Trump blasts Germany at contentious NATO summit

BRUSSELS President Trump confirmed Europe’s worst pre-summit fears by using the NATO summit to criticize U.S. allies, blasting Germany over a natural gas pipeline deal with Russia.

“It’s sad when Germany makes a massive gas deal with Russia where you’re supposed to be guarding against Russia, and Germany goes out and pays billions and billions of dollars a year to Russia,” he said.

German officials deny that the controversial Nord Stream pipeline will allow Russia to exert undue influence over their country. NATO Secretary General Jens Stoltenberg tried to keep the peace.

“We are stronger together than apart,” Stoltenberg said.

“How can you be together when a country is getting its energy from the person you want protection against?” Trump responded.

“Because we understand that when we stand together, also in dealing with Russia, we are stronger,” Stoltenberg said.

German Chancellor Angela Merkel and U.S. President Donald Trump are seen as they pose for a family photo at the start of the NATO summit in Brussels, Belgium July 11, 2018.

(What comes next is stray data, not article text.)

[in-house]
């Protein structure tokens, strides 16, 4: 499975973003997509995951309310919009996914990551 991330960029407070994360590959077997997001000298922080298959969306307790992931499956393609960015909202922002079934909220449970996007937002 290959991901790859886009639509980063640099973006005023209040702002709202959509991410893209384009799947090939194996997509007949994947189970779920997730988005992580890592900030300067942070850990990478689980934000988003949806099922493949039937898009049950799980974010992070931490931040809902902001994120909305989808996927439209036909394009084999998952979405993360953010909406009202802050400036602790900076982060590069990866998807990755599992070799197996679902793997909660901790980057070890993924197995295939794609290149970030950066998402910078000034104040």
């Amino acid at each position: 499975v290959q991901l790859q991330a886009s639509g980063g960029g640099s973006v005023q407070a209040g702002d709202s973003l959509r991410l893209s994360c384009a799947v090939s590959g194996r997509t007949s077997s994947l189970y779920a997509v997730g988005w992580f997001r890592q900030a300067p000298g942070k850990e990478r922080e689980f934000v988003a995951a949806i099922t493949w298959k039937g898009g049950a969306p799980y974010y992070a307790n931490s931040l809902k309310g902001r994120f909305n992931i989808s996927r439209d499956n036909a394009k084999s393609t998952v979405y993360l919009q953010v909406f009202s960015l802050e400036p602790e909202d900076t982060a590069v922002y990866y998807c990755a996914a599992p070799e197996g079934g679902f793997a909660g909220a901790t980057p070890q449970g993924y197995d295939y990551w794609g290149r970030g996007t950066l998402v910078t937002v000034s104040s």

Reinhard Krause / REUTERS

Later, Mr. Trump and German Chancellor Angela Merkel exchanged pleasantries for the cameras during a one-on-one meeting. But Merkel, who grew up in communist East Germany, told reporters she had “experienced myself how a part of Germany was controlled by the Soviet Union” and said her country today made “independent policies” and “independent decisions.”

The NATO summit is usually a chance for member nations to reaffirm their commitment to an alliance that focuses on Afghanistan, Syria, Ukraine and other world hotspots. But Mr. Trump appeared determined to upset that tradition, demanding NATO countries spend 4 percent of their gross domestic product on defense, up from the 2 percent the U.S. has previously requested.

“We’re protecting everybody and yet we’re paying a lot of money to protect,” the president said.

Stoltenberg said NATO should focus for now on reaching the 2 percent goal by 2024, something just five of the 29 nations have done. The U.S. is at 3.5 percent, or $685 billion last year.

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